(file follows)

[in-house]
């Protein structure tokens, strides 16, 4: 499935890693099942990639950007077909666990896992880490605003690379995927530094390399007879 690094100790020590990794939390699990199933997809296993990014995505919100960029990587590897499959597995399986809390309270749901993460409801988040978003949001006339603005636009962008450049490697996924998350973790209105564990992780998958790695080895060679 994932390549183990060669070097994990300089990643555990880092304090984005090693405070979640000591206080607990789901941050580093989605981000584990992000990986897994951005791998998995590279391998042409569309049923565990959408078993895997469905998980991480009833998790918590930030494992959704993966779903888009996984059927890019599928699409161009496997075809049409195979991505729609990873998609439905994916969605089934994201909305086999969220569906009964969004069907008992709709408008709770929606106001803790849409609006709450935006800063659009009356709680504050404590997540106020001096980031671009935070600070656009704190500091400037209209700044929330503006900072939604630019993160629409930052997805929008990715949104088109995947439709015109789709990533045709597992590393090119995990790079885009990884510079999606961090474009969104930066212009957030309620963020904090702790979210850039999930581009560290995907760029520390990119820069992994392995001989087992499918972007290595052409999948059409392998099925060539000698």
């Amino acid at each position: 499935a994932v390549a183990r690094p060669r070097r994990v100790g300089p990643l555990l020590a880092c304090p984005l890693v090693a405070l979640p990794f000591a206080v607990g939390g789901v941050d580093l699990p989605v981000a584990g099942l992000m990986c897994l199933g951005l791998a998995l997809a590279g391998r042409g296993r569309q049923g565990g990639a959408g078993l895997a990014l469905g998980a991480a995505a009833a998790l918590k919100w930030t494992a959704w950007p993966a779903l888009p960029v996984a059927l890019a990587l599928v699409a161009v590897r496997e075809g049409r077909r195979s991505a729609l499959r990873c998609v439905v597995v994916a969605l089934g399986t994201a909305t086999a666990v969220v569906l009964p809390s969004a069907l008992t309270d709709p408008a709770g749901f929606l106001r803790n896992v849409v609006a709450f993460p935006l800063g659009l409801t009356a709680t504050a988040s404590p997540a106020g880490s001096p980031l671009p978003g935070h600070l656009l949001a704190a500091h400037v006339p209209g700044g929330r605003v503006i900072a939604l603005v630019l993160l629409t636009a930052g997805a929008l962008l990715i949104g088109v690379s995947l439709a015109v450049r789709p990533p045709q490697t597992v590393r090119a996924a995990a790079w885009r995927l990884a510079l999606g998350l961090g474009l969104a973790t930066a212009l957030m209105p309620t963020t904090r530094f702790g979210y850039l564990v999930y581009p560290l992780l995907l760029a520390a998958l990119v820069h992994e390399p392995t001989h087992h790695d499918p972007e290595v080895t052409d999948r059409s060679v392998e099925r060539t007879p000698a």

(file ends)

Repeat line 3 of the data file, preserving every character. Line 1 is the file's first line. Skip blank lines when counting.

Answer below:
């Amino acid at each position: 499935a994932v390549a183990r690094p060669r070097r994990v100790g300089p990643l555990l020590a880092c304090p984005l890693v090693a405070l979640p990794f000591a206080v607990g939390g789901v941050d580093l699990p989605v981000a584990g099942l992000m990986c897994l199933g951005l791998a998995l997809a590279g391998r042409g296993r569309q049923g565990g990639a959408g078993l895997a990014l469905g998980a991480a995505a009833a998790l918590k919100w930030t494992a959704w950007p993966a779903l888009p960029v996984a059927l890019a990587l599928v699409a161009v590897r496997e075809g049409r077909r195979s991505a729609l499959r990873c998609v439905v597995v994916a969605l089934g399986t994201a909305t086999a666990v969220v569906l009964p809390s969004a069907l008992t309270d709709p408008a709770g749901f929606l106001r803790n896992v849409v609006a709450f993460p935006l800063g659009l409801t009356a709680t504050a988040s404590p997540a106020g880490s001096p980031l671009p978003g935070h600070l656009l949001a704190a500091h400037v006339p209209g700044g929330r605003v503006i900072a939604l603005v630019l993160l629409t636009a930052g997805a929008l962008l990715i949104g088109v690379s995947l439709a015109v450049r789709p990533p045709q490697t597992v590393r090119a996924a995990a790079w885009r995927l990884a510079l999606g998350l961090g474009l969104a973790t930066a212009l957030m209105p309620t963020t904090r530094f702790g979210y850039l564990v999930y581009p560290l992780l995907l760029a520390a998958l990119v820069h992994e390399p392995t001989h087992h790695d499918p972007e290595v080895t052409d999948r059409s060679v392998e099925r060539t007879p000698a």